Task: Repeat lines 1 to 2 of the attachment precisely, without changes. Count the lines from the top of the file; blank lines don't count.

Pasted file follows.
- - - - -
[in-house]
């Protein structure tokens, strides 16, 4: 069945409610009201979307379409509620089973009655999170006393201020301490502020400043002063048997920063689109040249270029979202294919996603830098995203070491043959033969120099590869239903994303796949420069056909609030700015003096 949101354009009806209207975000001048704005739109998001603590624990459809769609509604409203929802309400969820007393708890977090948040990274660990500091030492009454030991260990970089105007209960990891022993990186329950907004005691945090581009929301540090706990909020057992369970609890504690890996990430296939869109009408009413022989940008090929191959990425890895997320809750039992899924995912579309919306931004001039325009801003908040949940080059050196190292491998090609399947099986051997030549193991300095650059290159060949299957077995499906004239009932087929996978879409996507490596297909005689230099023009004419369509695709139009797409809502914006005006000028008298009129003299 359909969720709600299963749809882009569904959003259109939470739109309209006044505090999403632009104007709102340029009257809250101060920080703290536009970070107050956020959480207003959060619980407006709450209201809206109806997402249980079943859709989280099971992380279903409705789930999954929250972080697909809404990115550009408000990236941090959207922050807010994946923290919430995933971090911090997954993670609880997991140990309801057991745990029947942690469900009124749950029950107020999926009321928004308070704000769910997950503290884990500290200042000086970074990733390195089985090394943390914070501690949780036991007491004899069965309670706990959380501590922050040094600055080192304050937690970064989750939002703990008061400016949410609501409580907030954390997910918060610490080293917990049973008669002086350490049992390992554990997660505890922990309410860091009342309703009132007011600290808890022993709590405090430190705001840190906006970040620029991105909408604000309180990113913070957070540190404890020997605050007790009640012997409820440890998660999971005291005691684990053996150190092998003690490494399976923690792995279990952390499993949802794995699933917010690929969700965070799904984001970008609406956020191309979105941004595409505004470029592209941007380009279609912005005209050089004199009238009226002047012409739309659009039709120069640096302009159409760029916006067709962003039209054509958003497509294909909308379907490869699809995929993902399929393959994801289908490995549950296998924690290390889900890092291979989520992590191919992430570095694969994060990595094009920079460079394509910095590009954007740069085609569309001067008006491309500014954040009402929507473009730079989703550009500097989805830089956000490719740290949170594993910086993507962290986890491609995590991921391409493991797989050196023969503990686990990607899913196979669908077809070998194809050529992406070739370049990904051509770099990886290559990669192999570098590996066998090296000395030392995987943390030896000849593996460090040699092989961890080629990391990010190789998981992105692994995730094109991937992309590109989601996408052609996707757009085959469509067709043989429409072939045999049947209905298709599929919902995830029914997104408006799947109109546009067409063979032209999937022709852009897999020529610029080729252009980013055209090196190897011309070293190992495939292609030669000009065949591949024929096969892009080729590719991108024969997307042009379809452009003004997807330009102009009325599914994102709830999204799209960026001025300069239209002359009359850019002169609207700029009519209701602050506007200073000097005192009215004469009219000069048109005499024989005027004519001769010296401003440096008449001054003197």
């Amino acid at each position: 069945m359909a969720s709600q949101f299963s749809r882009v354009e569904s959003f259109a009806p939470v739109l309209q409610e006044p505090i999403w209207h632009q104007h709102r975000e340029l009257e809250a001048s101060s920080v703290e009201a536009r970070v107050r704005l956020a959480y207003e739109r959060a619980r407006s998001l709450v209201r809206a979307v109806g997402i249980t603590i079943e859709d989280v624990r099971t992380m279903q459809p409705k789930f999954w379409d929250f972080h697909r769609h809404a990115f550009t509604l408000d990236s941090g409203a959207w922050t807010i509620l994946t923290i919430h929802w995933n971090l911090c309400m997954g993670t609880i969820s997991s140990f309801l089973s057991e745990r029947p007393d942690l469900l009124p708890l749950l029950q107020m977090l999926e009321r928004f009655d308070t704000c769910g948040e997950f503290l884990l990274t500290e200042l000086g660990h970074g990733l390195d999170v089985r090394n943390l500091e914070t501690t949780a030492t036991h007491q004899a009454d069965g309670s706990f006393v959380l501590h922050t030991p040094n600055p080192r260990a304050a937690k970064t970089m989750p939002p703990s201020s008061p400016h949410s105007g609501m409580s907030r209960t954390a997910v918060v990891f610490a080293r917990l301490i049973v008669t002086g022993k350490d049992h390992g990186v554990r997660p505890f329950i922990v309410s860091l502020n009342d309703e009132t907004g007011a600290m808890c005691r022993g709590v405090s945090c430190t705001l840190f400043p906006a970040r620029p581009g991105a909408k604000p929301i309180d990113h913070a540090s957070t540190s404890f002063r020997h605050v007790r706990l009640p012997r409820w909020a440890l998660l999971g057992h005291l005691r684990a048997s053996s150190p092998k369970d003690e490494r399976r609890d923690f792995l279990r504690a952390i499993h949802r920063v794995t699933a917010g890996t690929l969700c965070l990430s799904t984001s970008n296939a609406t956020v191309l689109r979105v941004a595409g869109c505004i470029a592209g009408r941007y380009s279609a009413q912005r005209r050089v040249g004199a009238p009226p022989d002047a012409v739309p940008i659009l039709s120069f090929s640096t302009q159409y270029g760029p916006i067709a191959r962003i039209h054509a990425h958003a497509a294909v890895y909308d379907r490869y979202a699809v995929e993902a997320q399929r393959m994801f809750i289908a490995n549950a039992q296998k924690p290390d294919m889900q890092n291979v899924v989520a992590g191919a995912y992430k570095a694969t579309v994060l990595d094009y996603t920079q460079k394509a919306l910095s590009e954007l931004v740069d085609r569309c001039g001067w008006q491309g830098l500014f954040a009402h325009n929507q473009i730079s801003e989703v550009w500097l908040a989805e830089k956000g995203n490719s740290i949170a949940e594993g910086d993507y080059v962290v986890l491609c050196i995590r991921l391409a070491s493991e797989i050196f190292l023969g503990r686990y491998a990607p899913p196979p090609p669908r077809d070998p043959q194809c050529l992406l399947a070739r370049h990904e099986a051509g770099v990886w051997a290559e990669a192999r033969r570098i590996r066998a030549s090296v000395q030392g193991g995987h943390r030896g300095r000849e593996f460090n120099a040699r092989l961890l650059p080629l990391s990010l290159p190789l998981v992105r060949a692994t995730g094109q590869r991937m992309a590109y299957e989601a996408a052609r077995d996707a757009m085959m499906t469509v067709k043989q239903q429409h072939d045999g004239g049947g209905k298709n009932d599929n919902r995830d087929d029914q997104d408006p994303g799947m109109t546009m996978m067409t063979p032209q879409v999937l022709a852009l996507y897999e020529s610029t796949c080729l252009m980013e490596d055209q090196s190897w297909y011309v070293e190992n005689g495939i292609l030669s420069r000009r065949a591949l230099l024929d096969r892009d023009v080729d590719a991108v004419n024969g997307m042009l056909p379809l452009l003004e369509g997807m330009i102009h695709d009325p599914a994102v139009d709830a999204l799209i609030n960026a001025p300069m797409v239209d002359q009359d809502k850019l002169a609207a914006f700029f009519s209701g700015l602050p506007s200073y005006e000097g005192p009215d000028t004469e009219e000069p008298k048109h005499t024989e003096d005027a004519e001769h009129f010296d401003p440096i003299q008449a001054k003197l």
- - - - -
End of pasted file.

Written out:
[in-house]
């Protein structure tokens, strides 16, 4: 069945409610009201979307379409509620089973009655999170006393201020301490502020400043002063048997920063689109040249270029979202294919996603830098995203070491043959033969120099590869239903994303796949420069056909609030700015003096 949101354009009806209207975000001048704005739109998001603590624990459809769609509604409203929802309400969820007393708890977090948040990274660990500091030492009454030991260990970089105007209960990891022993990186329950907004005691945090581009929301540090706990909020057992369970609890504690890996990430296939869109009408009413022989940008090929191959990425890895997320809750039992899924995912579309919306931004001039325009801003908040949940080059050196190292491998090609399947099986051997030549193991300095650059290159060949299957077995499906004239009932087929996978879409996507490596297909005689230099023009004419369509695709139009797409809502914006005006000028008298009129003299 359909969720709600299963749809882009569904959003259109939470739109309209006044505090999403632009104007709102340029009257809250101060920080703290536009970070107050956020959480207003959060619980407006709450209201809206109806997402249980079943859709989280099971992380279903409705789930999954929250972080697909809404990115550009408000990236941090959207922050807010994946923290919430995933971090911090997954993670609880997991140990309801057991745990029947942690469900009124749950029950107020999926009321928004308070704000769910997950503290884990500290200042000086970074990733390195089985090394943390914070501690949780036991007491004899069965309670706990959380501590922050040094600055080192304050937690970064989750939002703990008061400016949410609501409580907030954390997910918060610490080293917990049973008669002086350490049992390992554990997660505890922990309410860091009342309703009132007011600290808890022993709590405090430190705001840190906006970040620029991105909408604000309180990113913070957070540190404890020997605050007790009640012997409820440890998660999971005291005691684990053996150190092998003690490494399976923690792995279990952390499993949802794995699933917010690929969700965070799904984001970008609406956020191309979105941004595409505004470029592209941007380009279609912005005209050089004199009238009226002047012409739309659009039709120069640096302009159409760029916006067709962003039209054509958003497509294909909308379907490869699809995929993902399929393959994801289908490995549950296998924690290390889900890092291979989520992590191919992430570095694969994060990595094009920079460079394509910095590009954007740069085609569309001067008006491309500014954040009402929507473009730079989703550009500097989805830089956000490719740290949170594993910086993507962290986890491609995590991921391409493991797989050196023969503990686990990607899913196979669908077809070998194809050529992406070739370049990904051509770099990886290559990669192999570098590996066998090296000395030392995987943390030896000849593996460090040699092989961890080629990391990010190789998981992105692994995730094109991937992309590109989601996408052609996707757009085959469509067709043989429409072939045999049947209905298709599929919902995830029914997104408006799947109109546009067409063979032209999937022709852009897999020529610029080729252009980013055209090196190897011309070293190992495939292609030669000009065949591949024929096969892009080729590719991108024969997307042009379809452009003004997807330009102009009325599914994102709830999204799209960026001025300069239209002359009359850019002169609207700029009519209701602050506007200073000097005192009215004469009219000069048109005499024989005027004519001769010296401003440096008449001054003197």